A homeless man who helped a woman with her last $ 20 and gained national fame did so only one day later, after a judge ordered the wife and her husband to hand over the remaining money in his name.
"I wish it had not happened," said Johnny Bobbitt of ABC News subsidiary WPVI in Philadelphia. "I hate it to happen."
Bobbitt, a 35-year veteran of the Marine Corps who claims to live on the streets of Philadelphia, gave 28-year-old Kate McClure the last money he spent in that day after she ran out of gas had set the sand on a GoFundMe page that she created on November 10 last year.
According to the GoFundMe page, the site has accumulated more than $ 400,000.
With the money, McClure and her husband Mark D & # 39; Amico, 39, Bobbitt bought a camper and parked him on the property of McClure's family, according to the Associated Press. He also received $ 25,000 spent in less than two weeks, the AP reported.
Bobbitt filed a lawsuit against D & # 39; Amico and McClure claiming that the couple used the money, like their own "personal piggy bank," to finance a lifestyle they would not otherwise be able to afford, "wrote his Lawyers.
The couple denies these allegations and says they are skeptical about giving big sums to Bobbitt because they fear he'll buy drugs, according to the Associated Press.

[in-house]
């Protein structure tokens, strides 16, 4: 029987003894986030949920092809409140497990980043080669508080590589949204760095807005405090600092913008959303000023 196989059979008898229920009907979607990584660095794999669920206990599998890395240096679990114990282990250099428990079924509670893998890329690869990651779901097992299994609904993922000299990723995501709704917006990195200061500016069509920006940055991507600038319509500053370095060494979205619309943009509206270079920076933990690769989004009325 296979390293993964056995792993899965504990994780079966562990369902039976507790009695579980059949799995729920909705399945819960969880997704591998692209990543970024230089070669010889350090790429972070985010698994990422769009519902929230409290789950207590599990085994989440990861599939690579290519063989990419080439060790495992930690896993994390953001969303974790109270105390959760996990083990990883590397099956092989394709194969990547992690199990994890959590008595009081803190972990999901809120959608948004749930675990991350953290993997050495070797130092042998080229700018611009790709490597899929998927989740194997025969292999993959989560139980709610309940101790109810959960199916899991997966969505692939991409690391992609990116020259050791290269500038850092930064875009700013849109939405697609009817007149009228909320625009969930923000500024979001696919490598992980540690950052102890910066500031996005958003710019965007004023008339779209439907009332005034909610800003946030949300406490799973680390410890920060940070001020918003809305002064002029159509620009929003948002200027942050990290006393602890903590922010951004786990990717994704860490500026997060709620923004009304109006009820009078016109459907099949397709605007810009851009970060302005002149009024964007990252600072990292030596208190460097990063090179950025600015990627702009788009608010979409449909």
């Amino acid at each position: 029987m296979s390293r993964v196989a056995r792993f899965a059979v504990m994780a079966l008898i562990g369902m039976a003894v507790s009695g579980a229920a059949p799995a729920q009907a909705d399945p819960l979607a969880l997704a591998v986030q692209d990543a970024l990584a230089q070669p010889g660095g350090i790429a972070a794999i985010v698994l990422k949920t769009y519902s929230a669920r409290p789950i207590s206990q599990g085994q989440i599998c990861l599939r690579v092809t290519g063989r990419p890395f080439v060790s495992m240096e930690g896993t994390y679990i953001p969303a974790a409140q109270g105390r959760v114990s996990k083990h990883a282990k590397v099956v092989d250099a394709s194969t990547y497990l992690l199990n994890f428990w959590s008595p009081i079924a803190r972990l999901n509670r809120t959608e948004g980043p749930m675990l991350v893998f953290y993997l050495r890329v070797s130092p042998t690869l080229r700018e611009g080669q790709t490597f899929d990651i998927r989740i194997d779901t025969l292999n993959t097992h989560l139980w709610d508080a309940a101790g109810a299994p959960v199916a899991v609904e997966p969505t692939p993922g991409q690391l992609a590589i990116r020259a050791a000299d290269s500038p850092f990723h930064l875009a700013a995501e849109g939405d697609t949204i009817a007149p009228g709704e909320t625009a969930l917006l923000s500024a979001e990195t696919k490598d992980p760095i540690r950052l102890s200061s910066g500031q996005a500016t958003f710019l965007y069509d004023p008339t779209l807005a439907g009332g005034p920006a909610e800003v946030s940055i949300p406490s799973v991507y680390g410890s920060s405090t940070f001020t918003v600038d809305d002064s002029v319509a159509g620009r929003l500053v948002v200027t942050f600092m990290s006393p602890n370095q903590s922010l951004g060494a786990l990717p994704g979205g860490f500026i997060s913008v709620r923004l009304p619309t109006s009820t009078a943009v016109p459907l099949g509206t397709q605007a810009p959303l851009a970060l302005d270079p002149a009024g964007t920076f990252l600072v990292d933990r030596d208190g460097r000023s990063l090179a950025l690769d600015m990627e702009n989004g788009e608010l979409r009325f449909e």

Bobbitt said they had complete control over the funds.
"I had to ask her about everything in the beginning," Bobbitt said. "It was like a joke, they were like my parents, but the joke starts not to be funny."
"I always felt like I was in a weird situation, I did not want to push [anyone] to get a lawyer or do anything because I did not want to be ungrateful," he added.
A judge from New Jersey issued an order Thursday that the couple should transfer the money to a trust account by the end of the day on Friday and hire a forensic accountant who could review the financial records within 10 days.
The couple's lawyer, Ernest Badway, argued in court that the couple spent much more on Bobbitt. McClure and D & # 39; Amico have used about $ 200,000, including the trailer, the truck and Bobbitt cash for his daily necessities, said Badway, citing records he has seen.
They're just preparing the bookkeeping, which will "show where the money went," said Badway.
McClure and D & # 39; Amico did not return calls and emails seeking a comment.
The Associated Press has contributed to this report.